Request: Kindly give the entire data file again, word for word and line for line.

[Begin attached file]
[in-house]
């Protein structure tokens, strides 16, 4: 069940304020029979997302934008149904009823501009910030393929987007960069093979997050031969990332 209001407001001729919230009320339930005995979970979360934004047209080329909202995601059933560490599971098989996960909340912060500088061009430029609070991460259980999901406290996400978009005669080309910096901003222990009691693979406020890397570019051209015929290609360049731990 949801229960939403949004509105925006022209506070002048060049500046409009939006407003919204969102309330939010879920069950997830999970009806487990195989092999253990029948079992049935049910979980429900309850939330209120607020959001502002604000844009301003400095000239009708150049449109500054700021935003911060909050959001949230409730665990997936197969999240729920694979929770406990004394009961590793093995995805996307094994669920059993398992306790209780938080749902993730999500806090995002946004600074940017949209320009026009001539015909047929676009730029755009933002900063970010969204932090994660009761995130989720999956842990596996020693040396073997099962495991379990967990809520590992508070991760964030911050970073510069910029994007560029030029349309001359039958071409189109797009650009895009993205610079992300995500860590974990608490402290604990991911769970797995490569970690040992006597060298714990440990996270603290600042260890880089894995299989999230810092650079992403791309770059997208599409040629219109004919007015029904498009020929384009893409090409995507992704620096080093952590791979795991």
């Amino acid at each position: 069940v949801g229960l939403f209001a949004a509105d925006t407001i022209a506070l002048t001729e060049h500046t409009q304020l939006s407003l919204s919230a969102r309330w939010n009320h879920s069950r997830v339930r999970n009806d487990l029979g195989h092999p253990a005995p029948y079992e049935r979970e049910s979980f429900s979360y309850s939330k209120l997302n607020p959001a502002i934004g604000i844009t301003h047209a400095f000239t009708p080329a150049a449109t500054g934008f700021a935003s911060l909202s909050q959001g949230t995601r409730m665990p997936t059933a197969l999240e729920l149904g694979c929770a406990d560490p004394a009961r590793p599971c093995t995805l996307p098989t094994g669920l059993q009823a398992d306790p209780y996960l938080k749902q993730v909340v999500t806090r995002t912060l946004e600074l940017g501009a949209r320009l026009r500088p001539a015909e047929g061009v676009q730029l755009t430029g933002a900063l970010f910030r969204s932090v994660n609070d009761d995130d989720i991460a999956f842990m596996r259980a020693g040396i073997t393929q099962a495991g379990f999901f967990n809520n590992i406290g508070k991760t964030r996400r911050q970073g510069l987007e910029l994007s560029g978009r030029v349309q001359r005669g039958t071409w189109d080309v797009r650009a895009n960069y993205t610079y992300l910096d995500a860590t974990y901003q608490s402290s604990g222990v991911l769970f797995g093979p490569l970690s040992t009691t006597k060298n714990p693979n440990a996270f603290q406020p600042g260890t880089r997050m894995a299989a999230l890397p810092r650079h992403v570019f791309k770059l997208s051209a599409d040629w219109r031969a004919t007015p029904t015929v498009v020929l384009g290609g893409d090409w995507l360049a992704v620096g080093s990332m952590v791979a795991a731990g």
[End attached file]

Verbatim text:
[in-house]
């Protein structure tokens, strides 16, 4: 069940304020029979997302934008149904009823501009910030393929987007960069093979997050031969990332 209001407001001729919230009320339930005995979970979360934004047209080329909202995601059933560490599971098989996960909340912060500088061009430029609070991460259980999901406290996400978009005669080309910096901003222990009691693979406020890397570019051209015929290609360049731990 949801229960939403949004509105925006022209506070002048060049500046409009939006407003919204969102309330939010879920069950997830999970009806487990195989092999253990029948079992049935049910979980429900309850939330209120607020959001502002604000844009301003400095000239009708150049449109500054700021935003911060909050959001949230409730665990997936197969999240729920694979929770406990004394009961590793093995995805996307094994669920059993398992306790209780938080749902993730999500806090995002946004600074940017949209320009026009001539015909047929676009730029755009933002900063970010969204932090994660009761995130989720999956842990596996020693040396073997099962495991379990967990809520590992508070991760964030911050970073510069910029994007560029030029349309001359039958071409189109797009650009895009993205610079992300995500860590974990608490402290604990991911769970797995490569970690040992006597060298714990440990996270603290600042260890880089894995299989999230810092650079992403791309770059997208599409040629219109004919007015029904498009020929384009893409090409995507992704620096080093952590791979795991």
């Amino acid at each position: 069940v949801g229960l939403f209001a949004a509105d925006t407001i022209a506070l002048t001729e060049h500046t409009q304020l939006s407003l919204s919230a969102r309330w939010n009320h879920s069950r997830v339930r999970n009806d487990l029979g195989h092999p253990a005995p029948y079992e049935r979970e049910s979980f429900s979360y309850s939330k209120l997302n607020p959001a502002i934004g604000i844009t301003h047209a400095f000239t009708p080329a150049a449109t500054g934008f700021a935003s911060l909202s909050q959001g949230t995601r409730m665990p997936t059933a197969l999240e729920l149904g694979c929770a406990d560490p004394a009961r590793p599971c093995t995805l996307p098989t094994g669920l059993q009823a398992d306790p209780y996960l938080k749902q993730v909340v999500t806090r995002t912060l946004e600074l940017g501009a949209r320009l026009r500088p001539a015909e047929g061009v676009q730029l755009t430029g933002a900063l970010f910030r969204s932090v994660n609070d009761d995130d989720i991460a999956f842990m596996r259980a020693g040396i073997t393929q099962a495991g379990f999901f967990n809520n590992i406290g508070k991760t964030r996400r911050q970073g510069l987007e910029l994007s560029g978009r030029v349309q001359r005669g039958t071409w189109d080309v797009r650009a895009n960069y993205t610079y992300l910096d995500a860590t974990y901003q608490s402290s604990g222990v991911l769970f797995g093979p490569l970690s040992t009691t006597k060298n714990p693979n440990a996270f603290q406020p600042g260890t880089r997050m894995a299989a999230l890397p810092r650079h992403v570019f791309k770059l997208s051209a599409d040629w219109r031969a004919t007015p029904t015929v498009v020929l384009g290609g893409d090409w995507l360049a992704v620096g080093s990332m952590v791979a795991a731990g």